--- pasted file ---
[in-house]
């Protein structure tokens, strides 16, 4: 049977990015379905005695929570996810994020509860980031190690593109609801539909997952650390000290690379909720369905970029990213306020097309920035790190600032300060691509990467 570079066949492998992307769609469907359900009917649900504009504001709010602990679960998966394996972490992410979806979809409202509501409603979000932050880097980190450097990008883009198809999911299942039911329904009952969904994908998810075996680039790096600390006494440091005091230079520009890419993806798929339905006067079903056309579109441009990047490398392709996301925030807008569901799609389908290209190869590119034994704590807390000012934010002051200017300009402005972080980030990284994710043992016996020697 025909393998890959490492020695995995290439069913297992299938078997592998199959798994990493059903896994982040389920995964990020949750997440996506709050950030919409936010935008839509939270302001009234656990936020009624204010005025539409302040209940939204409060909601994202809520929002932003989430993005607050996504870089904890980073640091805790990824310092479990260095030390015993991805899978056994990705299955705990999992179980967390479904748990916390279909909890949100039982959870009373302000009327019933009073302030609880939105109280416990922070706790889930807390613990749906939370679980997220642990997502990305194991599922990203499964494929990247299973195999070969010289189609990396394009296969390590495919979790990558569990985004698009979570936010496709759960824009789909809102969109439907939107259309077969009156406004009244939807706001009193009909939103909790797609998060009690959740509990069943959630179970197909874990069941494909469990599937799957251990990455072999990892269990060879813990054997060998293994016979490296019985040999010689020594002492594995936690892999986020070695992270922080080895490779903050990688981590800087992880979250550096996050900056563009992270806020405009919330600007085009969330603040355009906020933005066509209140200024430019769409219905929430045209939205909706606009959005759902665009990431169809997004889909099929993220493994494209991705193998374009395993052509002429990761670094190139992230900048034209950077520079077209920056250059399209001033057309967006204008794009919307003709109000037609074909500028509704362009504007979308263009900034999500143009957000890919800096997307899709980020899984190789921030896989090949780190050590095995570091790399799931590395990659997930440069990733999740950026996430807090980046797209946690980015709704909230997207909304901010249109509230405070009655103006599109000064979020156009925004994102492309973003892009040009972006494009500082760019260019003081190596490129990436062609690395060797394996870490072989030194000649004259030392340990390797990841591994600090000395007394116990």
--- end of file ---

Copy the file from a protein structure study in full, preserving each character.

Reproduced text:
[in-house]
């Protein structure tokens, strides 16, 4: 049977990015379905005695929570996810994020509860980031190690593109609801539909997952650390000290690379909720369905970029990213306020097309920035790190600032300060691509990467 570079066949492998992307769609469907359900009917649900504009504001709010602990679960998966394996972490992410979806979809409202509501409603979000932050880097980190450097990008883009198809999911299942039911329904009952969904994908998810075996680039790096600390006494440091005091230079520009890419993806798929339905006067079903056309579109441009990047490398392709996301925030807008569901799609389908290209190869590119034994704590807390000012934010002051200017300009402005972080980030990284994710043992016996020697 025909393998890959490492020695995995290439069913297992299938078997592998199959798994990493059903896994982040389920995964990020949750997440996506709050950030919409936010935008839509939270302001009234656990936020009624204010005025539409302040209940939204409060909601994202809520929002932003989430993005607050996504870089904890980073640091805790990824310092479990260095030390015993991805899978056994990705299955705990999992179980967390479904748990916390279909909890949100039982959870009373302000009327019933009073302030609880939105109280416990922070706790889930807390613990749906939370679980997220642990997502990305194991599922990203499964494929990247299973195999070969010289189609990396394009296969390590495919979790990558569990985004698009979570936010496709759960824009789909809102969109439907939107259309077969009156406004009244939807706001009193009909939103909790797609998060009690959740509990069943959630179970197909874990069941494909469990599937799957251990990455072999990892269990060879813990054997060998293994016979490296019985040999010689020594002492594995936690892999986020070695992270922080080895490779903050990688981590800087992880979250550096996050900056563009992270806020405009919330600007085009969330603040355009906020933005066509209140200024430019769409219905929430045209939205909706606009959005759902665009990431169809997004889909099929993220493994494209991705193998374009395993052509002429990761670094190139992230900048034209950077520079077209920056250059399209001033057309967006204008794009919307003709109000037609074909500028509704362009504007979308263009900034999500143009957000890919800096997307899709980020899984190789921030896989090949780190050590095995570091790399799931590395990659997930440069990733999740950026996430807090980046797209946690980015709704909230997207909304901010249109509230405070009655103006599109000064979020156009925004994102492309973003892009040009972006494009500082760019260019003081190596490129990436062609690395060797394996870490072989030194000649004259030392340990390797990841591994600090000395007394116990």